I was watching this Andy Kaufman HBO special. His comedy does a similar thing: mixes feelings and doesn't give the audience a straightforward emotion to feel. At the beginning of this HBO performance he starts saying a few jokes that are intentionally really bad and don't have an comfortable punch line. And people aren't laughing at them, and then he starts to get awkward. And because people expect him to use that as a device, they start laughing. And he takes it so far that he is nearly crying, and he runs offstage, and then he runs back, and he takes that ambiguity where they're laughing, like "Oh it's funny because he's putting on a routine," and he's saying, "Oh, I should go, these jokes aren't working, it's not working." So the audience expects it to be artificial, but then it goes so far that it becomes almost uncomfortable for them to laugh, because it seems like he's genuinely suffering onstage, and maybe he is.

Do you use any kind of exaggeration when you perform?
The music itself, I don't exaggerate. I just try to make something that speaks my emotions as clearly as possible. When I'm singing, I just try to feel that in that moment as much as possible. And feel the engagement I'm having with the people that are watching — that's amazing. To share these feelings that I have in the music. So it's not exaggerating — just trying to get to as real as place as possible. But I think "emotional" authenticity or confessional music is always achieved through literary devices. True honesty in literature is a very literate game, d'you know what I mean? So a poem that seems to be incredibly raw, the rawness is achieved through [literary devices]. So the lyrics could come across as slightly exaggerated because they seem melodramatic. But they're melodramatic because I want to convey an emotion as much as possible.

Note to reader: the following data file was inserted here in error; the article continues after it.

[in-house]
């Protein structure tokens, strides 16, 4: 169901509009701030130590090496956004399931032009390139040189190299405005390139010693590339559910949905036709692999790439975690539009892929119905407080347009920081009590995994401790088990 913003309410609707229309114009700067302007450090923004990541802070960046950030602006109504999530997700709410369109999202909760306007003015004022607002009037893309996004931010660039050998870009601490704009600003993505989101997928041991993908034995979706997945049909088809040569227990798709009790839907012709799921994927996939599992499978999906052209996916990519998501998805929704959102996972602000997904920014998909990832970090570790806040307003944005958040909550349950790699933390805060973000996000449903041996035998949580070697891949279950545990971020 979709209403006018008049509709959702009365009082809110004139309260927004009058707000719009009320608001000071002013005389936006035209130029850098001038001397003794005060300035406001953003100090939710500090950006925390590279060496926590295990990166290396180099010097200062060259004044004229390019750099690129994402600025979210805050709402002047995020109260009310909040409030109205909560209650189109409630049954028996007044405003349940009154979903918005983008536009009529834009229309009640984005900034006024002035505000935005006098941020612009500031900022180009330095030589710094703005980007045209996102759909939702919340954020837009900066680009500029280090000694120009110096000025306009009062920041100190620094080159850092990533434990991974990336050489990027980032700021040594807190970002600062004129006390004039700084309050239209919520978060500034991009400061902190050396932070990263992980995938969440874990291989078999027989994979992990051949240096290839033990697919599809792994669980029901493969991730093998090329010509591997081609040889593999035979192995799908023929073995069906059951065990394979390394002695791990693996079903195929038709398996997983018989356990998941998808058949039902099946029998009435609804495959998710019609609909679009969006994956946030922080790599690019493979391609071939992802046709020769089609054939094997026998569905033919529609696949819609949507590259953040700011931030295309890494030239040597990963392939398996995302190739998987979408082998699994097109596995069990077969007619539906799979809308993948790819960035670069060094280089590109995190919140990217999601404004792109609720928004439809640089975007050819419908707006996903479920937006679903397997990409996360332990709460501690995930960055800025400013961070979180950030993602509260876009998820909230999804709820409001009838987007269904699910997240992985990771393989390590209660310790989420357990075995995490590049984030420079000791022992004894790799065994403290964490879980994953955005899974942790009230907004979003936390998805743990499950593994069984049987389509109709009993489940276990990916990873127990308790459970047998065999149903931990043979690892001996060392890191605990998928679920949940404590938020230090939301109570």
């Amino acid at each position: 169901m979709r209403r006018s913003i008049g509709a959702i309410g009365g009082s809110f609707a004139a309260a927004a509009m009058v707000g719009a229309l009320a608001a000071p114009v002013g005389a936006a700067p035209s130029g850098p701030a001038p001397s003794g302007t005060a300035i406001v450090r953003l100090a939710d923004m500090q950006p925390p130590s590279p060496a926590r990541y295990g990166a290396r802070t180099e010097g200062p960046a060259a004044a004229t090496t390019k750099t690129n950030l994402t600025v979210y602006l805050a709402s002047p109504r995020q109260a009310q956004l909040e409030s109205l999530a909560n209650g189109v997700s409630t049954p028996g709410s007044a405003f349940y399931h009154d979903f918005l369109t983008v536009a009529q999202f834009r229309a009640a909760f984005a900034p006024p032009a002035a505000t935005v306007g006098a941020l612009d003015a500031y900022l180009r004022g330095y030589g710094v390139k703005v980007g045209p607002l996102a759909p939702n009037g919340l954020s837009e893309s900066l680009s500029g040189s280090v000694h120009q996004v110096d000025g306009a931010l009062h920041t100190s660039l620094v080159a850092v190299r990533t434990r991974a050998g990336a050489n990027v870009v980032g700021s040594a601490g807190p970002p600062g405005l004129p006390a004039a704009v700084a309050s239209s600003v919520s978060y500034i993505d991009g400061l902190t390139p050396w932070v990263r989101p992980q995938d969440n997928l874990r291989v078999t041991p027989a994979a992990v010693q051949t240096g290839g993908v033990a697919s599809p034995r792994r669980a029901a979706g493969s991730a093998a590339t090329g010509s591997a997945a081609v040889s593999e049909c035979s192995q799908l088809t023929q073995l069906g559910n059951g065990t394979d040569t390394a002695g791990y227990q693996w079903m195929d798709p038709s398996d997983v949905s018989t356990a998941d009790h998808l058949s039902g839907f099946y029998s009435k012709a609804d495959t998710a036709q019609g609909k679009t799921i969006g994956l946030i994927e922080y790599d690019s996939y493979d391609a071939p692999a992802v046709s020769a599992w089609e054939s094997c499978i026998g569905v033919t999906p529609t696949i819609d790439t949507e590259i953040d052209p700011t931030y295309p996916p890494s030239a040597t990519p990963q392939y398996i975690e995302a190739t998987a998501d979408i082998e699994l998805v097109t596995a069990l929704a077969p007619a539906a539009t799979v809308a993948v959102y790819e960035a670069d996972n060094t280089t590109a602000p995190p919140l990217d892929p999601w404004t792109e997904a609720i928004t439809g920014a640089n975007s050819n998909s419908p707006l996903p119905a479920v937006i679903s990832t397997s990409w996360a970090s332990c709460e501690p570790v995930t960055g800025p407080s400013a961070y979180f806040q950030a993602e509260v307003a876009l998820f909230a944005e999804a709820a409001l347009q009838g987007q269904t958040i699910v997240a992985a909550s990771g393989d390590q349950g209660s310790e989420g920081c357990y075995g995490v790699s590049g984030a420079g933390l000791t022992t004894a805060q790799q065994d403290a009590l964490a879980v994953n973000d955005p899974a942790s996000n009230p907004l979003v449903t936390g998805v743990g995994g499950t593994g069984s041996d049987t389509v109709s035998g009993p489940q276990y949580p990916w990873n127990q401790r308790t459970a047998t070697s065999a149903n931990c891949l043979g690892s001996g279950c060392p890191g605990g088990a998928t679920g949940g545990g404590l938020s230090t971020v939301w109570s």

That's how they feel, right? If you write a teen love song — not that that's what you do — it'd be dishonest to take a completely logical approach.
Yeah yeah, exactly. I hope I do write teen songs! Maybe that's just what the emotions are like at the time. Plus it's still music, it's still entertainment, you want people to get into it easily.

While onstage have you ever been... totally overcome with emotion?
Um... I've never actually shed tears onstage. I was thinking about that the other day. I think on some level, being onstage demands a certain type of composure that you have to really get through to be doing something like that. If I'm feeling really excited then I'll scream into the microphone sometimes.

I've spoken to musicians before who, when starting out — before mastering that composure — had broken down, but I guess they learned to channel that into performance. If somebody was crying onstage it wouldn't feel like a performance. It'd feel rude that you were watching.
Yeah, that'd be a really uncomfortable situation. But I would like to see that. I think if anything, that would be more possible for me now than when I first started performance. It depends. The first time we play a new song, there'll be a time where I won't actually cry, but I will feel like crying, because it's like showing a bunch of people a diary entry — all of them at the same time. And you're kind of insecure about it. So that's a really special feeling. That's when I probably feel most vulnerable — playing new music.